Corregidor Island, off the coast of Manilla in the Philippines, is balmy but windy, a ceiling fan in Florida. I’m hiking limestone bluffs pockmarked with WWII pillboxes, some say live ammo, and blobs of sunset-colored avian called “mango birds” that flutter in and out of sight. Underneath me is a bunker I’m trying to find. It is multiple airports in size, and I gambled I could stumble on it. Lost, I look out from one of the islands many palm-saturated hills and see a statue tumoring from the beach: General George “Doug-out-Dug” MacArthur. Below the bronze feet, are the words, “I shall return.”

Whitney BrunoCorregidor Flames
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Dream Ladders

By MATTHEW SCHULTZ

Immovable Ladder at the Church of the Holy Sepulcher; Jerusalem

Israel and Palestine

The story of the Immovable Ladder is this: it was left on a balcony of the Church of the Holy Sepulcher in Jerusalem by a careless mason in 1750 and has sat there ever since. The six orders of monks, in whose ruthless stewardship the church is kept, have divided the church into blocks of turf, which they guard with fervor, and sometimes with fists.  It’s unclear to which sect the balcony (and by extension, the ladder) belongs. Any attempt to answer that question would be a threat to the delicate status quo that keeps the monkish violence at bay. And so the ladder sits. Undisturbed.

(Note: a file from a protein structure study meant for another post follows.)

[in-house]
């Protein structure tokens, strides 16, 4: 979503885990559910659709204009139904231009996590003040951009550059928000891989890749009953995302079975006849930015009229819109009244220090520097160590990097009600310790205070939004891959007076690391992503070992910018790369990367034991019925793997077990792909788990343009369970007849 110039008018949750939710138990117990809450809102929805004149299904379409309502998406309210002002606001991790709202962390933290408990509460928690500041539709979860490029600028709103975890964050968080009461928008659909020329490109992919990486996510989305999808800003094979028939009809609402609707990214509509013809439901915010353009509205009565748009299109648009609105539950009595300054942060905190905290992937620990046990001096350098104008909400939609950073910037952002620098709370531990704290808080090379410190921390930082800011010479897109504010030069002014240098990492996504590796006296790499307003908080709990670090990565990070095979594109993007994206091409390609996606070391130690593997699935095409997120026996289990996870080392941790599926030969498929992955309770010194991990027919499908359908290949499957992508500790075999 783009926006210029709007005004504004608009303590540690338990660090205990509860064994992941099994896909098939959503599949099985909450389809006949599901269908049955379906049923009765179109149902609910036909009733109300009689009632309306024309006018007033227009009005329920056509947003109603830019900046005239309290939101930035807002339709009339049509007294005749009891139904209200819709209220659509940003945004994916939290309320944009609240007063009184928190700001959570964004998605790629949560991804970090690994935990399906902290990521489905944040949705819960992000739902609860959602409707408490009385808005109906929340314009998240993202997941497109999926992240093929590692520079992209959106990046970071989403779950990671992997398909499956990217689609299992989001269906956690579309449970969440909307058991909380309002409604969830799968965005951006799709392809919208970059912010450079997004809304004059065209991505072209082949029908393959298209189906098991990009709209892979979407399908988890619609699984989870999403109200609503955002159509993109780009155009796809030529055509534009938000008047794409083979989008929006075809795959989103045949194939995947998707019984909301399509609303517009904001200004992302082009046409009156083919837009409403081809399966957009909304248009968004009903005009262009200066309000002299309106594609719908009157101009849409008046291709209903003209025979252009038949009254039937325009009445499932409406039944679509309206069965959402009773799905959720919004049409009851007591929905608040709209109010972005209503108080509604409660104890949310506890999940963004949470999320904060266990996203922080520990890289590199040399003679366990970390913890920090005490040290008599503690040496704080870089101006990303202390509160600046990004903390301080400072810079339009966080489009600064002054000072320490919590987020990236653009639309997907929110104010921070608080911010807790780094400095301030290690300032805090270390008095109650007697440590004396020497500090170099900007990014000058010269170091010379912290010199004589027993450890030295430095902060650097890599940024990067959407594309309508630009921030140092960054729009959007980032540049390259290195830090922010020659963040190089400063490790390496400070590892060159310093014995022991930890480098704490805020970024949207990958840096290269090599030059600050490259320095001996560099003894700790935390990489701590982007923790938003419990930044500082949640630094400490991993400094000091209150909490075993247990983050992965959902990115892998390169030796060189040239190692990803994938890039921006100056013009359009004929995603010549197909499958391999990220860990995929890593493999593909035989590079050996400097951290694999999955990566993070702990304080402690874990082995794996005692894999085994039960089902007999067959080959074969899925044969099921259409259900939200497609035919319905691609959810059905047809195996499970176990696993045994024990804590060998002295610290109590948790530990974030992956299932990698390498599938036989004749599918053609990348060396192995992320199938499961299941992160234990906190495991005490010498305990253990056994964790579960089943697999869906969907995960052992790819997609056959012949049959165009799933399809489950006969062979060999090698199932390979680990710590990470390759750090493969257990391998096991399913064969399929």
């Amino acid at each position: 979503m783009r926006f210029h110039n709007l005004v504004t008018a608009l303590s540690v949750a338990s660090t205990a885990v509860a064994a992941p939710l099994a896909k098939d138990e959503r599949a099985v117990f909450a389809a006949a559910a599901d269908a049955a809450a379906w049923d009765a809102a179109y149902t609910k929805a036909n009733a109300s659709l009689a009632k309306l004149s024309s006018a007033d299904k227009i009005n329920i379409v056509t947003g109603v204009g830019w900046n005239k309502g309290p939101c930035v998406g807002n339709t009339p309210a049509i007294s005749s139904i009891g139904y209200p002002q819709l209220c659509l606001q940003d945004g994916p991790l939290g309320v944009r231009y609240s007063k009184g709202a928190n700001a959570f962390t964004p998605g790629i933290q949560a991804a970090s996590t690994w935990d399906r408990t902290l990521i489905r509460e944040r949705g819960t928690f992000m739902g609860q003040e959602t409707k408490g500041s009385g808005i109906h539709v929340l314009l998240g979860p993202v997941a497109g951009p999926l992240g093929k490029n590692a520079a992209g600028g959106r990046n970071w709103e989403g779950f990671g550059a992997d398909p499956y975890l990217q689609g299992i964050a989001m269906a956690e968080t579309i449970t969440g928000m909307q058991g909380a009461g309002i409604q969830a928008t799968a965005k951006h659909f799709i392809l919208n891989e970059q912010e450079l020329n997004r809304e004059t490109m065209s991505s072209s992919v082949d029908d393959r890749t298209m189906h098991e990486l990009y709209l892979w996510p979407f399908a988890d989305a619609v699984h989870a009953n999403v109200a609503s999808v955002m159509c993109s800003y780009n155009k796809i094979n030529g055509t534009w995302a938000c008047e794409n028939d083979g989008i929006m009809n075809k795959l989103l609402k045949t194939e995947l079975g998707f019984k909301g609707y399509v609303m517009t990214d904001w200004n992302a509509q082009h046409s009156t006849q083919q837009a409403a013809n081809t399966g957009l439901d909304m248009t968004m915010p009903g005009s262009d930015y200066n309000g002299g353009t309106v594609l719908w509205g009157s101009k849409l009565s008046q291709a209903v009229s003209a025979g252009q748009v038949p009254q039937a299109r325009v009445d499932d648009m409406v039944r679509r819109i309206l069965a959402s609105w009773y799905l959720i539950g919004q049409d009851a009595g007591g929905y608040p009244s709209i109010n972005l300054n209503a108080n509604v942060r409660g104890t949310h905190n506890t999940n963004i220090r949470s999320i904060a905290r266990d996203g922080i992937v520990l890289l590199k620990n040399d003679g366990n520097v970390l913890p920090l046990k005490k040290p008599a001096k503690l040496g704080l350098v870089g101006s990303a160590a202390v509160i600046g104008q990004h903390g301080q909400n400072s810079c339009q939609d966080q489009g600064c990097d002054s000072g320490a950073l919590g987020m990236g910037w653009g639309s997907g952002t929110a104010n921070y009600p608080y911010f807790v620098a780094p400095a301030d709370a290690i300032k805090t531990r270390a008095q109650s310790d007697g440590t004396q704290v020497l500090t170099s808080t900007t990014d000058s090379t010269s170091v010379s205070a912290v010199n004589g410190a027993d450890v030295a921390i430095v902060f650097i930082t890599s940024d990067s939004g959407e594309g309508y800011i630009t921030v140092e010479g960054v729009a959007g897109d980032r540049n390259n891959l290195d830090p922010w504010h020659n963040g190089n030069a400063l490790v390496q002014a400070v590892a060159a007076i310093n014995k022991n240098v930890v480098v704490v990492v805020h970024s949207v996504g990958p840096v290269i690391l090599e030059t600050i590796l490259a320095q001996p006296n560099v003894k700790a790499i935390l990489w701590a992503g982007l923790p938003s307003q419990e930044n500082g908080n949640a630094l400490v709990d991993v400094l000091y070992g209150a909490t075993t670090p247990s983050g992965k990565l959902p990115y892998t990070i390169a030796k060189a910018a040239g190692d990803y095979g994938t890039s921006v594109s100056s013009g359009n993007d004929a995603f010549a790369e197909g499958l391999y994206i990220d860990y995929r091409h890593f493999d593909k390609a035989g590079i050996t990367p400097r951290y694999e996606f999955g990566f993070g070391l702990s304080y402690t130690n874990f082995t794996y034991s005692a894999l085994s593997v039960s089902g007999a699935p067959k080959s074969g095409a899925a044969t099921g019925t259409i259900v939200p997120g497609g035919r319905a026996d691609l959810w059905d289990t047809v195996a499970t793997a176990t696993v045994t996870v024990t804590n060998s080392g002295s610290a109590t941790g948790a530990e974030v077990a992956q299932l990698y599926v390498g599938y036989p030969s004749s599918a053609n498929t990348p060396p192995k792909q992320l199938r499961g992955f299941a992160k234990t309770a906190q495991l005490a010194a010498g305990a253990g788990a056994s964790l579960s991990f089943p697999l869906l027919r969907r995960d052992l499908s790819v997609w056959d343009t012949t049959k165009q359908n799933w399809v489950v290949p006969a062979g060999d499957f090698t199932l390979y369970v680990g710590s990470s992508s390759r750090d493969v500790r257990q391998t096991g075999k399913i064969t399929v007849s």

Avery FarmerDream Ladders
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Paris, April 7, 2018 Saturday

By GREGORY CURTIS

The towers of Church Saint-Sulpice.

Paris, France

I found a book by Georges Perec called Tentatived’épuisement d’un lieu Parisien, or An Attempt to Exhaust a Place in Paris. I like Perec very much. He loved word games and wrote crossword puzzles, and very often invented challenges for himself in his writing. In 1969 he wrote a book—La Disparition—in which the letter “e” does not appear. It was translated into English, also with no “e’s” but since the literal translation—The Disappearance—has three “e’s”, the English title is A Void. In 1972 Perec wrote Les Revenents, in which “e” is the only vowel in the book. Perec died of cancer in 1982 when he was only forty-six.

Whitney BrunoParis, April 7, 2018 Saturday
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The Globe

By SEAN GILL

Berlin’s Deutsches Historisches Museum

Berlin, Germany

Inside Berlin’s Deutsches Historisches Museum, there is a quiet passageway which serves as a spatial juncture between the Nazi era and the Soviet one. There is only one exhibit in this place: an enormous metal globe, encircled by wooden framing and encased in glass. Its lands are tinted municipal yellow-brown, its seas faded cyan. This particular globe may once have belonged to Ribbentrop, Goebbels, or perhaps Hitler himself. This is not a shock; Hitler’s actual desk rests in the preceding room, about forty meters behind you. You have therefore already experienced such a flood of icy association; an anxious dread similar to when you behold a steep precipice, or pass by a policeman toting an automatic weapon.

DoostiThe Globe